Tracking my efforts to beat Myalgic Encephalomyelitis (ME), aka CFIDS, aka CFS

Tracking my efforts to beat Myalgic Encephalomyelitis (ME), aka CFIDS, aka CFS

Thursday, March 30, 2017

Hand and finger pain / numbness in ME/CFS?

I've said this before, but every time I think I have experienced every possible symptom that ME/CFS can throw at me, a new one arises that I would have never expected.

Starting on Monday of this week, I descended into a crash.  Most of the symptoms of this crash have been typical for me.  It is clearly a body-wide inflammation event of some kind.  First, my energy takes a dive -- that's a given.  Then, I experience upper respiratory inflammation.  This comes in the form of three symptoms which, for me, almost always go together: shortness of breath, post-nasal drip, and an itchiness in my nose which sometimes results in sneezing.  (This whole triad seems suspiciously allergic in nature, but allergy tests have never shown anything significant.)  Some crashes stop there for me.  It's not the worst kind of crash if it "only" involves a dip in energy and the upper respiratory symptoms.

But when a crash gets worse, I usually also get dizziness upon standing and peripheral neuropathy (my hands become uncoordinated and slightly numb.)  Usually when the crash hits this stage, I also experience tachycardia and a feeling of pressure in the skull (like brain swelling).  I have that now as well.

But this time, in addition to the numbness in the hands, it has actually progressed to pain in the hands, especially in the finger tips.  It hurts to type this post.  It hurts to do almost anything that I typically do with my hands:  Open a bottle, button a shirt, wash my hands.

Starting about a year ago, I noticed that whenever I washed my hands, the act of rubbing my hands together produced an uncomfortable sensation; almost pain, but not quite.  It was a minor discomfort but one of those things that registers with a "hmm, that's odd," before forgetting about it.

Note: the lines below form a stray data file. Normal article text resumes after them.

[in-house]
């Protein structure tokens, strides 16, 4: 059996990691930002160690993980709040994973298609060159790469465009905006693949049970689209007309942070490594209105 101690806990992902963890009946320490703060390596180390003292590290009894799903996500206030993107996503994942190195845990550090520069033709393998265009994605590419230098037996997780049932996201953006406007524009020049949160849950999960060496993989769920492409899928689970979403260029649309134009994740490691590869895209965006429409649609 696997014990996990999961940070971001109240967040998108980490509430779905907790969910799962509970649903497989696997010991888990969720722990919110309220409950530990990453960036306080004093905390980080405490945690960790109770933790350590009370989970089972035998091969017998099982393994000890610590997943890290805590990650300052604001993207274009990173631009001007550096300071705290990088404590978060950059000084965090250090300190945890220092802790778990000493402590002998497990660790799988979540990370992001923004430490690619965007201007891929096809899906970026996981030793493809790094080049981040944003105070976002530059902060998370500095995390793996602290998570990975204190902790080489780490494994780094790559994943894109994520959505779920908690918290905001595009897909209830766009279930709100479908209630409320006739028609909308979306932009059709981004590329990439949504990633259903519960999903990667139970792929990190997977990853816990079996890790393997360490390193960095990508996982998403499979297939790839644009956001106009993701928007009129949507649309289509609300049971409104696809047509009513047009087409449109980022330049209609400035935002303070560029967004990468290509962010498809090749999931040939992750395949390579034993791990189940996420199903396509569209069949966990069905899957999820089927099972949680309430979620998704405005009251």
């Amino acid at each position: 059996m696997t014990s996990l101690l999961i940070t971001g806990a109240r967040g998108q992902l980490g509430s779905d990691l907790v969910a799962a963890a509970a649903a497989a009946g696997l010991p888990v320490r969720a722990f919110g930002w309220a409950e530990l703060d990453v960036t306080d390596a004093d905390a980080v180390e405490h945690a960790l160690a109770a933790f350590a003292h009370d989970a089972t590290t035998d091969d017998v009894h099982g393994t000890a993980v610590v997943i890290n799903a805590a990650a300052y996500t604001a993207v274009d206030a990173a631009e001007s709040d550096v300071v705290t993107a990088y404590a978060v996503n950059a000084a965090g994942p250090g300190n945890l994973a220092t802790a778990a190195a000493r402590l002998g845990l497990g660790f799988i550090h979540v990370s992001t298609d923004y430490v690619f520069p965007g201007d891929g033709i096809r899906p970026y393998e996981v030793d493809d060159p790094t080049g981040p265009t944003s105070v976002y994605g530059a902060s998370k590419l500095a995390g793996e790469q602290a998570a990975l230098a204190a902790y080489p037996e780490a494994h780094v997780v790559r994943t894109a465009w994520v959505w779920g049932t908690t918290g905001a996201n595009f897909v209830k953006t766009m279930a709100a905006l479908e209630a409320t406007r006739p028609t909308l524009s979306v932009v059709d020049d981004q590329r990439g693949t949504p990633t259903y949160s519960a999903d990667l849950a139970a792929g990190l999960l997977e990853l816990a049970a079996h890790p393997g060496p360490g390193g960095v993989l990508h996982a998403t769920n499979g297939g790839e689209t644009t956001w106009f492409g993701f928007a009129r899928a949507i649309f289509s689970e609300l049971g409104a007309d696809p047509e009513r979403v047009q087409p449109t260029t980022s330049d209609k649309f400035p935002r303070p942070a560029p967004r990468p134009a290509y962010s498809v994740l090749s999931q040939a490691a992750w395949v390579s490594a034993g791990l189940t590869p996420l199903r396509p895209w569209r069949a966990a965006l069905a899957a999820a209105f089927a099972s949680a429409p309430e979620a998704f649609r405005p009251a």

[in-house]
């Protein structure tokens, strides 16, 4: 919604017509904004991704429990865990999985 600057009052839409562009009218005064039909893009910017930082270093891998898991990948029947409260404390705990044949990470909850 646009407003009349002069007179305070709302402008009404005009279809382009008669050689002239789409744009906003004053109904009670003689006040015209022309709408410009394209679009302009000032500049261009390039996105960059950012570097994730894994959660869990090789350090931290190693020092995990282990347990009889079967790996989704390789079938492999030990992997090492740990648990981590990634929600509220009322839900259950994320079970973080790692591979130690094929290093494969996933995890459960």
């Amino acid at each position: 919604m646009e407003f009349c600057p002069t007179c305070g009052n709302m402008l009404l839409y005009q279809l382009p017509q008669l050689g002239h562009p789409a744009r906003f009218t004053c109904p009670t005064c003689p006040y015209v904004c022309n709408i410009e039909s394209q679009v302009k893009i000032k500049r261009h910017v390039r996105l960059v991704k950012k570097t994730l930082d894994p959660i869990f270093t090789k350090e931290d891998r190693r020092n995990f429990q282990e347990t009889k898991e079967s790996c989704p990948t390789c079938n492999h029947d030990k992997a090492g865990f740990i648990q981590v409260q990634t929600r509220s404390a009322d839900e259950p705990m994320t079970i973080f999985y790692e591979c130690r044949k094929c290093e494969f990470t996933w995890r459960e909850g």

Now, with this current crash, my finger tips have become painful to the touch, and the palms have become extremely sensitive.  Now when I rub the palms together while washing, it actually hurts.  It's much more than discomfort now.

I searched the Internet and found very little about finger pain in ME/CFS.  There were a few other people noting the symptom on various message board threads (e.g. 1, 2), but nothing about what causes it or what can be done to treat it.  This is frustrating.

Please, if anyone knows what can be done about this, or where I can learn more about the cause or management of this symptom, please leave a comment below.  If/when I learn more about it, I'll write an updated post.

Tuesday, March 28, 2017

Dr. C Appointment

I haven't had a Doctor C appointment in over a year, but I always make it a point to draft a full write-up of my appointment because (a) I want to remember what Dr. C said, and (b) I know there is significant interest from a certain subset of other patients about what Dr. C is recommending.

Unfortunately I'm having a bad health day with brain inflammation and peripheral neuropathy, which makes it difficult to type.  For that reason, I'm going to do an abbreviated summary of my 50 minute appointment rather than a full write-up.  I will try to supplement this post with a more complete write-up if/when I can.

As many people who follow Dr. C's work know, Dr. C is a strong proponent of his proprietary immune-modulating supplement called Equilibrant. His recommended regimens often include taking Equilibrant in addition to one or two other immune modulating drugs or supplements.  With each additional drug/supplement he tries, he finds that a certain % of his patients respond to it.  Those patients continue to take that drug/supplement, while Dr. C moves on to find something that will help the others.